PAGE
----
WordPress and CloudFlare

If you have decided to use W3 Total Cache as your caching mechanism, the next logical step is to use CloudFlare as an accelerator.

CloudFlare - Website Performance

Think of CloudFlare as your website accelerator (in simple terms it’s a distributed hosted nginx server). Enabling CloudFlare (the basic plan is free) on your WordPress installation with W3 Total Cache is really simple:

  1. Go to W3 Total Cache’s General Settings and click on the CloudFlare signup link.
  2. Signup with the Free CloudFlare plan
  3. Review your CloudFlare zone file (you will probably not have to change anything)
  4. Change your blog’s domain name-server records
  5. Configure W3 Total Cache to use CloudFlare by configuring your API key and security settings.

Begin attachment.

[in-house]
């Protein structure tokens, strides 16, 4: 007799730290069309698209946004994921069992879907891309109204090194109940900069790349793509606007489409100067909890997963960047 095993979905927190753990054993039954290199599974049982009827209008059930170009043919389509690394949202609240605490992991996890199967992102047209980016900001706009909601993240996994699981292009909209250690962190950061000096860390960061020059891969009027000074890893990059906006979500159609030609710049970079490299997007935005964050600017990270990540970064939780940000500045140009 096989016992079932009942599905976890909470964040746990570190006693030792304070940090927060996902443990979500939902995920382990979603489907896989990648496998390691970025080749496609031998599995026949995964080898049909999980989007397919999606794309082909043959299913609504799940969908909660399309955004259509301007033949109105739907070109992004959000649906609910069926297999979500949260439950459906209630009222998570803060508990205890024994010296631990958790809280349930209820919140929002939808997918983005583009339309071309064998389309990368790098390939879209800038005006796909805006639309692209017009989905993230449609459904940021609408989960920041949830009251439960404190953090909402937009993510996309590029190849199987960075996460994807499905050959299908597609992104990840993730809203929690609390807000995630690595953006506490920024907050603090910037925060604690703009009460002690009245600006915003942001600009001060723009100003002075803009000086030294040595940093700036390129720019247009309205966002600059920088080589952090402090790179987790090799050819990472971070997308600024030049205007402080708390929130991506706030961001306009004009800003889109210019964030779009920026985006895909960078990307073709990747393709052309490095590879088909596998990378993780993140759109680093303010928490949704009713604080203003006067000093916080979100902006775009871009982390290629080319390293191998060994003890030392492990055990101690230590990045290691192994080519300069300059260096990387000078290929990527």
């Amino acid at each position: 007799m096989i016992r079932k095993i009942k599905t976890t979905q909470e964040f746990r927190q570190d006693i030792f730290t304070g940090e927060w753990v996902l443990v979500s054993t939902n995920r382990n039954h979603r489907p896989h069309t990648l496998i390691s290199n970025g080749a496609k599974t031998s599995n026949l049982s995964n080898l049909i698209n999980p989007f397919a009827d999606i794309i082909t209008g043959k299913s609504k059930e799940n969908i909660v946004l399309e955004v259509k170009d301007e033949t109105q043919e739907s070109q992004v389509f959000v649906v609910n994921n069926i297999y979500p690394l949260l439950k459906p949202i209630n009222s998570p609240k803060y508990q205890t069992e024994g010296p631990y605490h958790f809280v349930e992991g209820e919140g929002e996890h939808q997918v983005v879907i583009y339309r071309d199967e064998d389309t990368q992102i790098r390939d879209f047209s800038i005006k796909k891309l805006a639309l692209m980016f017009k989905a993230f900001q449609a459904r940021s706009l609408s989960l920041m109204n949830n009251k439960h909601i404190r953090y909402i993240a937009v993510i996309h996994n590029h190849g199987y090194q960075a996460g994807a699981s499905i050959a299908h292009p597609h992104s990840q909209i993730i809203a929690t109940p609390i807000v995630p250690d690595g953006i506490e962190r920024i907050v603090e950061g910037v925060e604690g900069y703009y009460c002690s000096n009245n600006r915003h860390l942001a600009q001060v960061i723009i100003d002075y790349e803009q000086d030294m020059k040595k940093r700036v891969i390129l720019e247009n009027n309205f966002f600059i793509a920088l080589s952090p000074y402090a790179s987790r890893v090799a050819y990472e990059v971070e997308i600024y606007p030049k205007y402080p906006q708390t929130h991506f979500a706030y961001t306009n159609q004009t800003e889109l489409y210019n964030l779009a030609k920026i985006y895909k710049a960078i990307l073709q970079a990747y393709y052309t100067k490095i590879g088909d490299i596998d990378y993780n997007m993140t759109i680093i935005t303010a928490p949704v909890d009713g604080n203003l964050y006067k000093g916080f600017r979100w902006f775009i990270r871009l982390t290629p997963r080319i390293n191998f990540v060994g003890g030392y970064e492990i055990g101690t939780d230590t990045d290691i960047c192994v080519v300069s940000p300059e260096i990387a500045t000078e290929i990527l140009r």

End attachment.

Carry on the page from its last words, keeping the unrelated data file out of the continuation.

I noticed a dramatic speed improvement with CloudFlare compared to just running W3 Total Cache.


Warning: Since CloudFlare acts as a caching proxy server, any subsequent theme or plugin changes will take some time to replicate. The easiest way to force a refresh is to obviously minify your files in W3 Total Cache and then changing your CloudFlare settings at CloudFlare to development. This will bypass the caching proxy for four hours, avoiding any style-sheet or JS issues.